Henry’s long blond hair bobs back and forth as he tries to hold his head up. Making a series of grunts, the two-year-old squishes up his face as he tries to stand up straight while clutching a giant foam block. Sitting beside him, with a hand on his back and his belly, Andrea Buteau, who has a doctorate in physical therapy, makes sure he doesn’t fall.
Henry’s task might seem simple, but for him it’s anything but.
Henry suffers from alternating hemiplegia of childhood (AHC), a one-in-a-million neurological disorder that presented when Henry was just nine weeks old. The disease results in episodes of facial and limb paralysis, muscle weakness and seizures. As a result, Henry isn’t yet strong enough to walk on his own. There is no cure for his condition, making home health care critical.
That’s where UVM Health Network – Home Health & Hospice’s physical therapy for children comes in.
Several times a week, Buteau, a physical therapist with Home Health & Hospice’s pediatric rehabilitation program, comes to Henry’s home to work with him on strength-building exercises that are critical in fending off permanent damage from AHC. The program offers both occupational and physical therapy as well as speech therapy for children in their homes. Eight clinicians, like Buteau, serve roughly 170 kids in Chittenden and Grand Isle counties.
Henry’s mother, Mary Saladino, says that everyone at Home Health & Hospice and the pediatric rehabilitation program worked to ensure the right people were in place and that Henry got scheduled right away.
“Henry’s home health care team have quickly proven themselves to be his favorites,” says Saladino. “We know he is getting such high-quality physical and occupational therapy without having to leave home. It’s one of the few things that makes our life easier.”
‘You Made It!’
At a recent home visit, Buteau encourages Henry in his exercises. “Bend! Bend! Bend, Henry!” Buteau says, as Henry stretches his body back over a small cushioned chair to help maintain and build his torso muscles. “You made it!” cheers his mother. Henry giggles between grunts.
“He likes his squishy blocks,” Buteau says. She incorporates toys into exercises that will help Henry’s development. She wedges them into the door handle of the fridge, or in between other objects. Henry spots them and tries to pull them out, a fun game that also helps him develop strength and motor skills.
“The toy really isn’t a toy,” Buteau admits with a grin. “It’s a tool to engage him and get him to do what I need him to do but also enjoy himself.”
A playroom in the Saladino home is crammed full of giant cushion blocks, small plush chairs, a tiny slide, and Henry’s favorite, a toddler-sized walker. Buteau sees Henry turn his head. He’s looking at the walker.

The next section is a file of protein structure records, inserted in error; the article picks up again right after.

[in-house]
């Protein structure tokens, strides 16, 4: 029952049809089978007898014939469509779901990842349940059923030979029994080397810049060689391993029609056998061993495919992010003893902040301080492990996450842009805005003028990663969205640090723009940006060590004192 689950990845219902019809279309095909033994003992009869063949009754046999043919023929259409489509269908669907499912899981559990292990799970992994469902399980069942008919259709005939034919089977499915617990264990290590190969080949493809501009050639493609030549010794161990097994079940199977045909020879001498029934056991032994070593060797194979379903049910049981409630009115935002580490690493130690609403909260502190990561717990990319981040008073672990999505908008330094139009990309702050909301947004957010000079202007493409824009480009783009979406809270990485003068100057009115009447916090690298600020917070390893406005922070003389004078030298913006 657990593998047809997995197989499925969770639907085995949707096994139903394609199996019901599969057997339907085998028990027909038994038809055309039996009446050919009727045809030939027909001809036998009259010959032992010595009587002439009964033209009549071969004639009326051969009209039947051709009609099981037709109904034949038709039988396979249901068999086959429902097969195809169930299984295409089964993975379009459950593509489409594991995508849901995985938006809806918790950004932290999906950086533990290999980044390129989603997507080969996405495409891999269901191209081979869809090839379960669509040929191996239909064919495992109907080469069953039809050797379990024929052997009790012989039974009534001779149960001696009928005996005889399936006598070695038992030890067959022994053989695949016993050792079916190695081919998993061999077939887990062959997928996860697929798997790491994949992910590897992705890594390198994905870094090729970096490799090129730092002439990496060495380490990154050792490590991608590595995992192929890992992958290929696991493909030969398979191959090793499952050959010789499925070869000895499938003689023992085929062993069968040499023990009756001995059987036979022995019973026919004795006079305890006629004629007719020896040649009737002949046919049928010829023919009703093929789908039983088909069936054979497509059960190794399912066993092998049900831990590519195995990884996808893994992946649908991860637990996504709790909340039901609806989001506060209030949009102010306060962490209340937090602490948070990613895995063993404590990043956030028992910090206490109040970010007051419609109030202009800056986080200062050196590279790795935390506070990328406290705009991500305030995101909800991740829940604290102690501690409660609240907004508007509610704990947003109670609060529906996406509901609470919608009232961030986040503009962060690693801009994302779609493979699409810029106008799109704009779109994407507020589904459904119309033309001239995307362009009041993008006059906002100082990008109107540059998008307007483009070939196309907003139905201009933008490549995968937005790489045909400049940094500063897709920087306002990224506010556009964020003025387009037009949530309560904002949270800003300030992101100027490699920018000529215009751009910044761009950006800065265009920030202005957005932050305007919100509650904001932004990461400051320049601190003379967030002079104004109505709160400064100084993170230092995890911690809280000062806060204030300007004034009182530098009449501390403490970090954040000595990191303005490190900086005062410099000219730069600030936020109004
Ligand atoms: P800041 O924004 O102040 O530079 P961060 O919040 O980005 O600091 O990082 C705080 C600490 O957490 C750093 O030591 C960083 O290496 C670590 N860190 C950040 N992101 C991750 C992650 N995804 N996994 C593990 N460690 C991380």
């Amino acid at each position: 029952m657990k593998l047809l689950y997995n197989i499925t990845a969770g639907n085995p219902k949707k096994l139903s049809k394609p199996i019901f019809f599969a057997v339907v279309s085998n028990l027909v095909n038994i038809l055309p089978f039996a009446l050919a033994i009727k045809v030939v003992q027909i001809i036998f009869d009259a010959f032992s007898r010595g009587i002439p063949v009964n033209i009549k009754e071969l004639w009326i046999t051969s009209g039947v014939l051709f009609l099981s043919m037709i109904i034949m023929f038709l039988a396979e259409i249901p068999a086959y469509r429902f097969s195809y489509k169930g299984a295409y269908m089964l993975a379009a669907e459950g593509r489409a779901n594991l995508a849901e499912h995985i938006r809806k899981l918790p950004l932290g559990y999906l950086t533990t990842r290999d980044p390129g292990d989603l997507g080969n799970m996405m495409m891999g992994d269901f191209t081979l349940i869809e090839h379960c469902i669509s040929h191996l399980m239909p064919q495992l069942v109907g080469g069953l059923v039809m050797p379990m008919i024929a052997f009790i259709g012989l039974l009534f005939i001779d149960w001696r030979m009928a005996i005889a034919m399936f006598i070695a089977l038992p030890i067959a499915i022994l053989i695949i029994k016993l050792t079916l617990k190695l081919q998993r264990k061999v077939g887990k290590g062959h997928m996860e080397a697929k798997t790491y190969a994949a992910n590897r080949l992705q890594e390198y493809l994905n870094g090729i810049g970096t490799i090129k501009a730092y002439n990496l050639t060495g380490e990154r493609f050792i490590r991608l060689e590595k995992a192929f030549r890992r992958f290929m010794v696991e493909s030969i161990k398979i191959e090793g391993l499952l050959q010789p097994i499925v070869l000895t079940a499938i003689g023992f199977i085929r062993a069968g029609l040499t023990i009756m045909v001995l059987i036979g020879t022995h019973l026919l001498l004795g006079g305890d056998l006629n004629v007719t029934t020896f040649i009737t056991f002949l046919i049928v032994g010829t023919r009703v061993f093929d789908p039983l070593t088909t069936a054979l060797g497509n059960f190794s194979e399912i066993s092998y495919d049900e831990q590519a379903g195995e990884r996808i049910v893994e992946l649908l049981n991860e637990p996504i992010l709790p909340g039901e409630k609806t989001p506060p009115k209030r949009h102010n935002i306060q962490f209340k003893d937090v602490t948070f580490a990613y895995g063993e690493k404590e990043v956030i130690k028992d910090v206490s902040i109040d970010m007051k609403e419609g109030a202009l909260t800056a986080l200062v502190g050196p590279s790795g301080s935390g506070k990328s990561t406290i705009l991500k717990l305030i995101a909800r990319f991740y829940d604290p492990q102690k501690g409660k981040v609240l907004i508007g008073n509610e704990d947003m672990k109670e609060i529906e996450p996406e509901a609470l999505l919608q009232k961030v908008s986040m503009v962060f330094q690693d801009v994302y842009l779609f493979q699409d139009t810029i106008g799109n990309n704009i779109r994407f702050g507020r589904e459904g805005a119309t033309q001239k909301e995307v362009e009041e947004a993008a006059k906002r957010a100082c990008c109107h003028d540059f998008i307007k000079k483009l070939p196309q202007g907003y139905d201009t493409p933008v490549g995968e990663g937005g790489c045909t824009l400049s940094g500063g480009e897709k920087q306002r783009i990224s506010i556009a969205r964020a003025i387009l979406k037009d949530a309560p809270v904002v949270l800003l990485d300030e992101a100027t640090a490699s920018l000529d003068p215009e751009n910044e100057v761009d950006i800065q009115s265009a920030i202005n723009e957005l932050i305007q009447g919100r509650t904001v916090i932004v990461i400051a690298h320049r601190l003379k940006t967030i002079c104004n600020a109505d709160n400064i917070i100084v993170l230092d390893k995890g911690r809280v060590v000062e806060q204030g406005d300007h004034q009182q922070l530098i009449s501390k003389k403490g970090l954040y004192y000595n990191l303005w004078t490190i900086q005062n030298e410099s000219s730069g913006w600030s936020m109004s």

“You want to go somewhere?” Buteau asks him. Henry points to the walker and murmurs something that sounds a lot like “Yes.” Henry’s speech is severely limited, another impact of AHC.
Moments later, Buteau is protecting Henry from any potential falls as he crawls up to the walker, grabs a leg of the walker in each hand and starts the long process of lifting his little body.
“Yes!” Henry’s mother exclaims as Henry lifts his chest off the ground.
Then, he manages to get high enough to stuff a knee under him, then another knee and then a foot. Henry’s progress looks exhausting, but he persists. The whole while, Buteau verbally encourages him while offering support when he falters.
Both Buteau and Henry’s mother break into song: “The wheels on the bus go round and round. The wheels on the bus go step, step, step!”
Before long, Henry has made it to the kitchen fridge. He’s exhausted. He turns and flops into Buteau’s arms, hugging her, both a gesture of affection and a chance to rest.
“We aren’t just there to treat him as a patient. We are his friend, we are there to play with him and he’s built relationships with us,” Buteau says. “He’s grown to love us.”
For Henry’s mother, this is exactly what they needed.
“We never know when a seizure might hit,” Saladino says. “Having home health care reduces the risk we’d have to cancel visits due to symptoms, or the need to recover afterwards, because the time and effort of travel to and from appointments is taken out of the equation.”
Thanks to Buteau’s physical therapy visits twice a week and weekly visits from her colleague Rebecca Grimm, an occupational therapist and program team manager, Henry is getting care at home that wouldn’t be possible otherwise.
“We know that there are neurological pathways that peak early in life,” Grimm says. “No matter the issue or challenge, it gets a whole lot harder the older they get and those pathways become less and less accessible.”
The visits also provide Henry with precious social interactions during the COVID-19 pandemic. Henry giggles when his mother tells him Buteau is coming to play or when he hears her voice as she arrives at their home.
“He responds so well to her instruction and she, in turn, respects what he communicates,” Saladino says. “Andrea is patient and encouraging with Henry and understands that his condition means that his body and abilities are a moving target. She has found the balance of pushing Henry and honoring his needs.”
To learn more about UVM Health Network – Home Health & Hospice’s Pediatric Therapies and Nursing Services, visit: Pediatric Therapies and Nursing – UVM Health Network – Home Health & Hospice (uvmhomehealth.org)